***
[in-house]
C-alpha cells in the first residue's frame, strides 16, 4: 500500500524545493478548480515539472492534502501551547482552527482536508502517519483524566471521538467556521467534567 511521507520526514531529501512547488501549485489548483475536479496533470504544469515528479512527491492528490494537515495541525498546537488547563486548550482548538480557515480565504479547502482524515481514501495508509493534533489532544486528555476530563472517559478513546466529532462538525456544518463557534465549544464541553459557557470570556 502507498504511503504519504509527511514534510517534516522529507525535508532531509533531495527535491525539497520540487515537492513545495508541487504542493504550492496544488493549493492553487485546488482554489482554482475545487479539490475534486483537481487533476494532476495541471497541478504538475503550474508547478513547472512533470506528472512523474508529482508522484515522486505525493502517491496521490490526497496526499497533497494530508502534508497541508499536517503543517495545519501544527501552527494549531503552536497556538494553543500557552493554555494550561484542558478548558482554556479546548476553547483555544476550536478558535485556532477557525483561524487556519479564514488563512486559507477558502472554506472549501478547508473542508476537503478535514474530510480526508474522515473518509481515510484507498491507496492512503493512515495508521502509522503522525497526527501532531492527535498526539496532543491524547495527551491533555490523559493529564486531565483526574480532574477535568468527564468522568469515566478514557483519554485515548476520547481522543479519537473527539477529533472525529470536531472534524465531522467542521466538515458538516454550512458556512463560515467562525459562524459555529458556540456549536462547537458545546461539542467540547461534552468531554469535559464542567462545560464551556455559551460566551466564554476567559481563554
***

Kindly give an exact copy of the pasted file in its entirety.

[in-house]
C-alpha cells in the first residue's frame, strides 16, 4: 500500500524545493478548480515539472492534502501551547482552527482536508502517519483524566471521538467556521467534567 511521507520526514531529501512547488501549485489548483475536479496533470504544469515528479512527491492528490494537515495541525498546537488547563486548550482548538480557515480565504479547502482524515481514501495508509493534533489532544486528555476530563472517559478513546466529532462538525456544518463557534465549544464541553459557557470570556 502507498504511503504519504509527511514534510517534516522529507525535508532531509533531495527535491525539497520540487515537492513545495508541487504542493504550492496544488493549493492553487485546488482554489482554482475545487479539490475534486483537481487533476494532476495541471497541478504538475503550474508547478513547472512533470506528472512523474508529482508522484515522486505525493502517491496521490490526497496526499497533497494530508502534508497541508499536517503543517495545519501544527501552527494549531503552536497556538494553543500557552493554555494550561484542558478548558482554556479546548476553547483555544476550536478558535485556532477557525483561524487556519479564514488563512486559507477558502472554506472549501478547508473542508476537503478535514474530510480526508474522515473518509481515510484507498491507496492512503493512515495508521502509522503522525497526527501532531492527535498526539496532543491524547495527551491533555490523559493529564486531565483526574480532574477535568468527564468522568469515566478514557483519554485515548476520547481522543479519537473527539477529533472525529470536531472534524465531522467542521466538515458538516454550512458556512463560515467562525459562524459555529458556540456549536462547537458545546461539542467540547461534552468531554469535559464542567462545560464551556455559551460566551466564554476567559481563554